In 1931, Melanie Artemis Snowy disembarked from the French steamer Laos, seeking to uncover yet more secrets of the unknown world – this time from rumours of Mayan temples deep in the heart of the Amazon jungle. She was never heard of again.
My name is Melindra Hattfield Snowy, and I of course prefer to be known as MH. I never knew my great-grandmother, but I had always heard stories of the great adventuress. How she was only the third person to fly alone across the Atlantic after her colleague Amelia Earhart. How she braved the darkest parts of Africa, collecting tokens and stories of the most amazing events.
By the time I was ten, I’d started to wonder whether the stories were true. Whether she really had searched through ancient Iceland or the moors of Cornwall. In the stories she was never alone of course, accompanied by various guides and porters and whatnot, but also by a mysterious friend – an individual who accompanied her everywhere, but somehow never had a name. That was the part that made me most question: if the stories were true, how could he not have a name?
My grandfather, an only child brought up in our ancestral manor in London, and orphaned once she disappeared, maintained to his deathbed that he had met this mysterious man. But he never could – or never would – describe or name my great-grandmother’s accomplice.
So it was with growing scepticism that I entered my eleventh year. I’d stopped believing in Santa Claus as well, which just goes to show you! One day, playing in the attic in my parents’ rambling house in Melbourne, I came across a trunk that looked like it hadn’t been opened in decades. It was one of the wooden sea chests that survived when our ancestral home was destroyed during the war. My grandfather, a broken man since his wife died on route back to London – victim of an unprovoked attack on a civilian vessel in the lead up to actual war – packed up what survived and fled to Adelaide. There he lost most of the family fortune. But we survived, and so did a little jewellery and furniture from the old days. So too, apparently, did this trunk.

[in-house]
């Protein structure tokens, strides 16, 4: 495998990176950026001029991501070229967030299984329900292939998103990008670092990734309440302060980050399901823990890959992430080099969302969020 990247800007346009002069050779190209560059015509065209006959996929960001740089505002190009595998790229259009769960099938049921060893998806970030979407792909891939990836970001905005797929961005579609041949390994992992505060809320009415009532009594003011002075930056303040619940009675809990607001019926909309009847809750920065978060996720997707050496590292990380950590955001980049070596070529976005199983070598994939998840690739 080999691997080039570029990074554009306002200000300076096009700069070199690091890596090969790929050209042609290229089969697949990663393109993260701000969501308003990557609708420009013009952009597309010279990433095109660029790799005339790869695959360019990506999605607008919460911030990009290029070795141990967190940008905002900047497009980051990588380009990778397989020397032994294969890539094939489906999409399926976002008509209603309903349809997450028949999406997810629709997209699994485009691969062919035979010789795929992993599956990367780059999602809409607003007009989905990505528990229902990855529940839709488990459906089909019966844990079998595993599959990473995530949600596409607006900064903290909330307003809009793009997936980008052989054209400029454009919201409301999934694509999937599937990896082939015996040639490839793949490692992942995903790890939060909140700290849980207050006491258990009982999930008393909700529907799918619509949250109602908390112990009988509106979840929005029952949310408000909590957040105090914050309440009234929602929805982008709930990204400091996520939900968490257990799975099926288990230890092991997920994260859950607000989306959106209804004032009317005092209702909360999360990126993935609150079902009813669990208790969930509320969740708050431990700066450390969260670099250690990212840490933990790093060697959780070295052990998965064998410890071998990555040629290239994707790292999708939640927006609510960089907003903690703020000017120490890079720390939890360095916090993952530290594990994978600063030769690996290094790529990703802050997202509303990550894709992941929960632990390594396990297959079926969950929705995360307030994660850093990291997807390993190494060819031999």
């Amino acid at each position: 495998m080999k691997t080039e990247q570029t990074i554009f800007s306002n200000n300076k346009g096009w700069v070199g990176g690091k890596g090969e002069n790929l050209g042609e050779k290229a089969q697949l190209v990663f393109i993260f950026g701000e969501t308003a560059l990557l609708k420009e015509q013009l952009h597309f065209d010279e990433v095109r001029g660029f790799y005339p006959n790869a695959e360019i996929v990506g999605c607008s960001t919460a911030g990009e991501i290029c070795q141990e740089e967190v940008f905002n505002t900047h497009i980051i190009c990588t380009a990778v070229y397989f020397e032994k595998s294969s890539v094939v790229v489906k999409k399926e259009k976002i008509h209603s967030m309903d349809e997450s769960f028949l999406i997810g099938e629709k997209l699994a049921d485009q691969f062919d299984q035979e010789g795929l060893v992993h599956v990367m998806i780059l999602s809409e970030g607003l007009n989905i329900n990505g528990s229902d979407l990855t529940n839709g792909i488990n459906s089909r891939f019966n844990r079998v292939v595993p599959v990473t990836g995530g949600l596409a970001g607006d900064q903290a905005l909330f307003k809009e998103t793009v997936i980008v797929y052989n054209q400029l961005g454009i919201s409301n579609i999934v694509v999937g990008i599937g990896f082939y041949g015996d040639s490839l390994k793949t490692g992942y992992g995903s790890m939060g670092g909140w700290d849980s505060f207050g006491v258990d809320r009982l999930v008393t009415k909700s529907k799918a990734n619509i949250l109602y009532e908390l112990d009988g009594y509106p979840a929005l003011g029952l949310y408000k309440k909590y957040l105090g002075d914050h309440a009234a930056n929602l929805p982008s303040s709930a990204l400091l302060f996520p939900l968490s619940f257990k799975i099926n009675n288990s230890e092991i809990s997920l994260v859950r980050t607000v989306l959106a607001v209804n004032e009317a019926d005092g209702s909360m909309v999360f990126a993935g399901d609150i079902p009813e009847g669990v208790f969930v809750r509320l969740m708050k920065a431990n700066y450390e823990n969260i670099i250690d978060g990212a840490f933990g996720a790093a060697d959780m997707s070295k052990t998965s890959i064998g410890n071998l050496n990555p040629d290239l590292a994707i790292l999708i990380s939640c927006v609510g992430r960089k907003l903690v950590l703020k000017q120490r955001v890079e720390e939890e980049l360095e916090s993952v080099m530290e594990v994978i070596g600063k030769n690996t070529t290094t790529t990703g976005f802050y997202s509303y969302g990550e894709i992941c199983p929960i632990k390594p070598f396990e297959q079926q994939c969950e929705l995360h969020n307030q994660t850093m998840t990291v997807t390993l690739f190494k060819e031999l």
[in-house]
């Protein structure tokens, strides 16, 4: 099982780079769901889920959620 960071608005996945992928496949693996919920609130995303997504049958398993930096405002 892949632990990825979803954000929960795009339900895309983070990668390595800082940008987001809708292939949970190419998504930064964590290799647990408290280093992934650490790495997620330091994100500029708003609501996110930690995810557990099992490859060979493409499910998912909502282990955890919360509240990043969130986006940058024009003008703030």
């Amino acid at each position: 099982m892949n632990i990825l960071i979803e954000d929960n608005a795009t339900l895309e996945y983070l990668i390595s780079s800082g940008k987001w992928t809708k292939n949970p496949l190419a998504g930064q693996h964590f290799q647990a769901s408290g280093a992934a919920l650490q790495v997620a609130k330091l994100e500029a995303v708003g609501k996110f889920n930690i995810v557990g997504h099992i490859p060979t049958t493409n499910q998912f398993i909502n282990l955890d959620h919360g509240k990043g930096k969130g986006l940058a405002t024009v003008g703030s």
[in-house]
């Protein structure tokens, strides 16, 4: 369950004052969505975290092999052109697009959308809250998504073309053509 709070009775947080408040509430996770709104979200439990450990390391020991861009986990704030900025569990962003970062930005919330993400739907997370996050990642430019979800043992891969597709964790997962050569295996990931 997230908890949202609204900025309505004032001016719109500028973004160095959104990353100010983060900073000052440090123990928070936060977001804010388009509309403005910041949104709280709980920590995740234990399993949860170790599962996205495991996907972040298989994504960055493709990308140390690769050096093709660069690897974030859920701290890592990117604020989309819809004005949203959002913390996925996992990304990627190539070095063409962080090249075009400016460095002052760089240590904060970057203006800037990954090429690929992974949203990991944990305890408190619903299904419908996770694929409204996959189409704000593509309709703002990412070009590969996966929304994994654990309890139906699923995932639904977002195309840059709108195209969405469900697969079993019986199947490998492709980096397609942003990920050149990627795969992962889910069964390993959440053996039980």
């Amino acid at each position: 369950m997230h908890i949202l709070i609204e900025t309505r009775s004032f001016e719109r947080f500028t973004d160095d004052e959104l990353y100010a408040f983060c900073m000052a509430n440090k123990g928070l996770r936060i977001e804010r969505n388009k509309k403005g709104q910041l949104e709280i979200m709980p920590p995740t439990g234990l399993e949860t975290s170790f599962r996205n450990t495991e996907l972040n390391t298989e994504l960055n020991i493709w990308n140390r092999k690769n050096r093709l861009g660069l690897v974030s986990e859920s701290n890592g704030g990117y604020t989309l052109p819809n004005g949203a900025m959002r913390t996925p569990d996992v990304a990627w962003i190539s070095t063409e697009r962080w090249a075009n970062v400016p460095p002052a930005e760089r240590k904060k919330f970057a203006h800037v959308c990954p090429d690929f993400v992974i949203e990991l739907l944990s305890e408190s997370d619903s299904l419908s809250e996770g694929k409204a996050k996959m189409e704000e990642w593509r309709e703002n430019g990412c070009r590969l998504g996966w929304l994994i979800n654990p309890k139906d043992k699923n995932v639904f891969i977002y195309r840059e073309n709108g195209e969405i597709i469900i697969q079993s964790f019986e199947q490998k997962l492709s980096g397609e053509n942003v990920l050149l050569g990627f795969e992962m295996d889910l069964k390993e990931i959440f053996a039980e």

I admit curiosity overcame me: what was this and why was it still unopened? I admit I fibbed to my mother about the horrendous crunching noise as I wrenched the padlock from the handle with a crowbar. I admit to never telling anyone what I found. But from that day my life changed.
The chest contained relics from my great-grandmother. Fascinating stonework from Zambezi, carved wooden statues from South America. And a diary – if it could be called that. For in it was not the usual depictions of a day in an emotional life. There was hardly any reference to her at all. Instead there were literally hundreds of anecdotes, notes and diagrams of the most amazing things. Secrets. Conspiracies. Miracles.
Since that day, the contents of that chest have weighed heavily on my mind. I return to it often, and through it I’ve tried to recreate my great-grandmother’s life. But the answers I find lead only to more questions.
I can’t escape the feeling she knew something, and maybe the answer to the enigma lies in the chest. You see, every so often the oddest things happen to me, events that seem related to that chest. And they are not always warm and wonderful. At times I find them quite disturbing. Maybe I’ll write about them at some point.
In any case, I determined early on that the fantastic ideas in Melanie’s diary were too good to keep to myself, and so I’m attempting to share them with the world. I hope you enjoy them for my great-grandmother’s sake. Who knows – I might even learn more about her and whether she really did uncover secrets hidden from the world?